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Development of the Trying New Foods Scale: A preschooler self-assessment of willingness to try new foods

Food neophobia, or reluctance to try new foods, emerges typically in early childhood and can impact child food acceptance and dietary quality. Measures of child neophobia have largely been developed from an adult point of view and the items focusing on fear and disgust were created from observations of children's behaviors or from adult assumptions regarding the source of children's reluctance to try new foods. Using group interviews with 3-5-y-old children (n = 229) we investigated what the experience of being asked trying new foods is like for preschoolers. From their answers, we crafted a new assessment, The Trying New Foods Scale, designed to ask children about their self-competence to try new foods. Next, we measured preschoolers' responses (n = 233; 3-5 years of age; 107 boys, 126 girls) to these items and observed their willingness to taste 7 novel foods and their affective ratings of the foods as measures of criterion validity. A principal components analysis (PCA) revealed a single 9-item component for the Trying New Foods Scale (mean [plus or minus] s.d. = 3.08 [plus or minus] 0.70; [alpha] = 0.88). Children's Trying New Foods Scale score positively correlated with their willingness to try foods ratio (r = 0.21, p = .001). Initial findings indicate that the Trying New Foods Scale for preschoolers has good psychometric characteristics, including preliminary evidence of criterion validity. Children who perceived themselves as more willing to try foods actually performed the behavior of trying more foods and rated the foods more favorably than children who reported lower self-competence to try foods. Understanding neophobia from the perspective of the young child, and their perceptions of self-competence related to trying new foods, may facilitate our ability to evaluate young children's food acceptance patterns. (author abstract)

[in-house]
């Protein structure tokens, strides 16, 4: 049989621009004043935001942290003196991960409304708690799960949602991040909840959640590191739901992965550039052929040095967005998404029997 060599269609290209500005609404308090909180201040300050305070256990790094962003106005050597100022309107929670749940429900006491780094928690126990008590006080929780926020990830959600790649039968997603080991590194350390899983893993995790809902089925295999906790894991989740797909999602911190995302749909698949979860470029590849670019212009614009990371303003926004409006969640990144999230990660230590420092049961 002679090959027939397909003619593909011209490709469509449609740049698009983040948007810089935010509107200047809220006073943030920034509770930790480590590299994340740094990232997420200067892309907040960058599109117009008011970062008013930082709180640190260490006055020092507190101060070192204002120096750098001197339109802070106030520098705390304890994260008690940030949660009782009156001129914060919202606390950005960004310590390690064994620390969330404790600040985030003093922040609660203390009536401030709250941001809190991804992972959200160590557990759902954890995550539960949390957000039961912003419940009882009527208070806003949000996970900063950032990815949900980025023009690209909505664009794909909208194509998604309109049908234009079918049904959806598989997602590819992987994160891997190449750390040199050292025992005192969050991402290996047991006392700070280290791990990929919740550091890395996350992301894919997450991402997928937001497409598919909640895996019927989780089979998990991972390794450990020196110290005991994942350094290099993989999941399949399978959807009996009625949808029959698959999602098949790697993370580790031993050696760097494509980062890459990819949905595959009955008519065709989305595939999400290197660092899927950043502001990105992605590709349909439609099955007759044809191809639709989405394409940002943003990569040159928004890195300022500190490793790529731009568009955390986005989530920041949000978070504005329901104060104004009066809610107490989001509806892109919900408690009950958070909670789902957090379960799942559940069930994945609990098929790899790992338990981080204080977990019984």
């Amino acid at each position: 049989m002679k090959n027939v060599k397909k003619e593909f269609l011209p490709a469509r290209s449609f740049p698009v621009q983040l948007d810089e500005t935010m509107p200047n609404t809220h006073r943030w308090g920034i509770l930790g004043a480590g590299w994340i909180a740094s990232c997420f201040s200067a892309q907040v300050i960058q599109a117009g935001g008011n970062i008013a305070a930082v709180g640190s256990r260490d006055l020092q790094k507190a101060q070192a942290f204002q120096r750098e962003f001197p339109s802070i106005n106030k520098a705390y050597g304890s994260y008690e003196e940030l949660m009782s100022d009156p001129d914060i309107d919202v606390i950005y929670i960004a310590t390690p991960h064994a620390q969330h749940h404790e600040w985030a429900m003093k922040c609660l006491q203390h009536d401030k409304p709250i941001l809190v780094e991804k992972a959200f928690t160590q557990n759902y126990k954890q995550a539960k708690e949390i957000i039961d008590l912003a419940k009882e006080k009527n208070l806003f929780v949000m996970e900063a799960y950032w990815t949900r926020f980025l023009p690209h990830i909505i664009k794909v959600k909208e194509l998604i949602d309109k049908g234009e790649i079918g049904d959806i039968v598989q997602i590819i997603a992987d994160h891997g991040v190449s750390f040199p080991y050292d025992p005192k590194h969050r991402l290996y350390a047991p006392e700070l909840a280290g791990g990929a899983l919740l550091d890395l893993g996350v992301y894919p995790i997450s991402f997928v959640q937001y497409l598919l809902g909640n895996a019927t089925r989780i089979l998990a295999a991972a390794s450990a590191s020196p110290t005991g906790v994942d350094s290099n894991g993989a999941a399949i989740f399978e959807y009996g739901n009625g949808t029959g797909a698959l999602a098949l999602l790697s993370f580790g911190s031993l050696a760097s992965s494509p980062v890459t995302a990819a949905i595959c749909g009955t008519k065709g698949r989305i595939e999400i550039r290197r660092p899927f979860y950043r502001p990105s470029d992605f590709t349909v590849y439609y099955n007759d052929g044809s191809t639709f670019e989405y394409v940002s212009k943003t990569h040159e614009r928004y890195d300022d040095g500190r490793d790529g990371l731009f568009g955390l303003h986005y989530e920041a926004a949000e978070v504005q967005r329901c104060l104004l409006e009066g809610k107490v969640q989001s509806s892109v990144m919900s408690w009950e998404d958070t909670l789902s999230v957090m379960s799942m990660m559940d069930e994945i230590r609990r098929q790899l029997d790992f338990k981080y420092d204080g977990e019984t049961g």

Resource Type:
Reports & Papers
United States

Related resources include summaries, versions, measures (instruments), or other resources in which the current document plays a part. Research products funded by the Office of Planning, Research, and Evaluation are related to their project records.

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